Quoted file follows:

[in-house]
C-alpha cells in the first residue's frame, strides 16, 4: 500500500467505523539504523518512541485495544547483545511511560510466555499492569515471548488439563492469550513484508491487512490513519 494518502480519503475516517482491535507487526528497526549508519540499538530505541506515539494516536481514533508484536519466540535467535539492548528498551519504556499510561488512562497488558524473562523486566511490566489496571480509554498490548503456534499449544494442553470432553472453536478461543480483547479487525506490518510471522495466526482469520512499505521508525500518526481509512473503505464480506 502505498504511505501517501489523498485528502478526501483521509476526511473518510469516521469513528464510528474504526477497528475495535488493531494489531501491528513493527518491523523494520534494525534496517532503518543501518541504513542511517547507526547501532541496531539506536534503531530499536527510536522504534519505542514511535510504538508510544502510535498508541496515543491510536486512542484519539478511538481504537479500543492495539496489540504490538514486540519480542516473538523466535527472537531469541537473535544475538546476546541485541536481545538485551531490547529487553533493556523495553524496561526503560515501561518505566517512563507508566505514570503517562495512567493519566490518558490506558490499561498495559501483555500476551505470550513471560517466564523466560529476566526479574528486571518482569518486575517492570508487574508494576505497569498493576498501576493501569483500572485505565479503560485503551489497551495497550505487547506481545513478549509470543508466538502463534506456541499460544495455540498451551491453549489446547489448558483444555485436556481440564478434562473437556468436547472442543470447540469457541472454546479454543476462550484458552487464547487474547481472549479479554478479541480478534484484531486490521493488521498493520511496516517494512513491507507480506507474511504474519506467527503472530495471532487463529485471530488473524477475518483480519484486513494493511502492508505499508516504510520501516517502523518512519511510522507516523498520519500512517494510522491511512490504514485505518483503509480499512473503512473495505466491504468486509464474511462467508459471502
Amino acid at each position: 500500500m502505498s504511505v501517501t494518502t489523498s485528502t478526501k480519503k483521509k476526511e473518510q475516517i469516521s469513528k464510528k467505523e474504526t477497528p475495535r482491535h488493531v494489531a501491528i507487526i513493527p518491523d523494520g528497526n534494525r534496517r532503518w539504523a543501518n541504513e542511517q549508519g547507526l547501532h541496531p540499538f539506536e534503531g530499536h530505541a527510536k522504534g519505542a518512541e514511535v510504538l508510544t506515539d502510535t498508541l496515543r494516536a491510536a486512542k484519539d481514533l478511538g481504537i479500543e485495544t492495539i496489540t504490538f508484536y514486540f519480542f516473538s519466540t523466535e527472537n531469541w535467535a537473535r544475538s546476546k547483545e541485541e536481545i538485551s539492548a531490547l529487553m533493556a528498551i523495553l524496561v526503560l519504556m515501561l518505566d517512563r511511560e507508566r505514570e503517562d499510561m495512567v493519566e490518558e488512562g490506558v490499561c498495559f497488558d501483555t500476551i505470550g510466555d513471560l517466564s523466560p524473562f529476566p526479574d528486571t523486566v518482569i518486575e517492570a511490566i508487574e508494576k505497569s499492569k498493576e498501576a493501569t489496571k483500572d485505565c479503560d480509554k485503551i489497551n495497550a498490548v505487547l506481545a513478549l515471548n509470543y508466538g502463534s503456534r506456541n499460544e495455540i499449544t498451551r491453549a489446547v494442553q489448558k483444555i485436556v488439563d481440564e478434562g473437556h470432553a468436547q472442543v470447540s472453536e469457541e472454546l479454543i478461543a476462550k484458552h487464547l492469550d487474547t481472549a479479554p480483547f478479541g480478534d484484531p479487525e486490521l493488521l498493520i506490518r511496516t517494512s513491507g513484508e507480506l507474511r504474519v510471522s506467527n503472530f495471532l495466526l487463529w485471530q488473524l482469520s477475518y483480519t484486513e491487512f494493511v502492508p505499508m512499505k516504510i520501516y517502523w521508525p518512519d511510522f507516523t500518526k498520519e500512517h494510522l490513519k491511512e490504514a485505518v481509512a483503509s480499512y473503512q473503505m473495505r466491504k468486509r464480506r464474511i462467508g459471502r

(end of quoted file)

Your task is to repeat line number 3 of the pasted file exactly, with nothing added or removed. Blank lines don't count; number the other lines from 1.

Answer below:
Amino acid at each position: 500500500m502505498s504511505v501517501t494518502t489523498s485528502t478526501k480519503k483521509k476526511e473518510q475516517i469516521s469513528k464510528k467505523e474504526t477497528p475495535r482491535h488493531v494489531a501491528i507487526i513493527p518491523d523494520g528497526n534494525r534496517r532503518w539504523a543501518n541504513e542511517q549508519g547507526l547501532h541496531p540499538f539506536e534503531g530499536h530505541a527510536k522504534g519505542a518512541e514511535v510504538l508510544t506515539d502510535t498508541l496515543r494516536a491510536a486512542k484519539d481514533l478511538g481504537i479500543e485495544t492495539i496489540t504490538f508484536y514486540f519480542f516473538s519466540t523466535e527472537n531469541w535467535a537473535r544475538s546476546k547483545e541485541e536481545i538485551s539492548a531490547l529487553m533493556a528498551i523495553l524496561v526503560l519504556m515501561l518505566d517512563r511511560e507508566r505514570e503517562d499510561m495512567v493519566e490518558e488512562g490506558v490499561c498495559f497488558d501483555t500476551i505470550g510466555d513471560l517466564s523466560p524473562f529476566p526479574d528486571t523486566v518482569i518486575e517492570a511490566i508487574e508494576k505497569s499492569k498493576e498501576a493501569t489496571k483500572d485505565c479503560d480509554k485503551i489497551n495497550a498490548v505487547l506481545a513478549l515471548n509470543y508466538g502463534s503456534r506456541n499460544e495455540i499449544t498451551r491453549a489446547v494442553q489448558k483444555i485436556v488439563d481440564e478434562g473437556h470432553a468436547q472442543v470447540s472453536e469457541e472454546l479454543i478461543a476462550k484458552h487464547l492469550d487474547t481472549a479479554p480483547f478479541g480478534d484484531p479487525e486490521l493488521l498493520i506490518r511496516t517494512s513491507g513484508e507480506l507474511r504474519v510471522s506467527n503472530f495471532l495466526l487463529w485471530q488473524l482469520s477475518y483480519t484486513e491487512f494493511v502492508p505499508m512499505k516504510i520501516y517502523w521508525p518512519d511510522f507516523t500518526k498520519e500512517h494510522l490513519k491511512e490504514a485505518v481509512a483503509s480499512y473503512q473503505m473495505r466491504k468486509r464480506r464474511i462467508g459471502r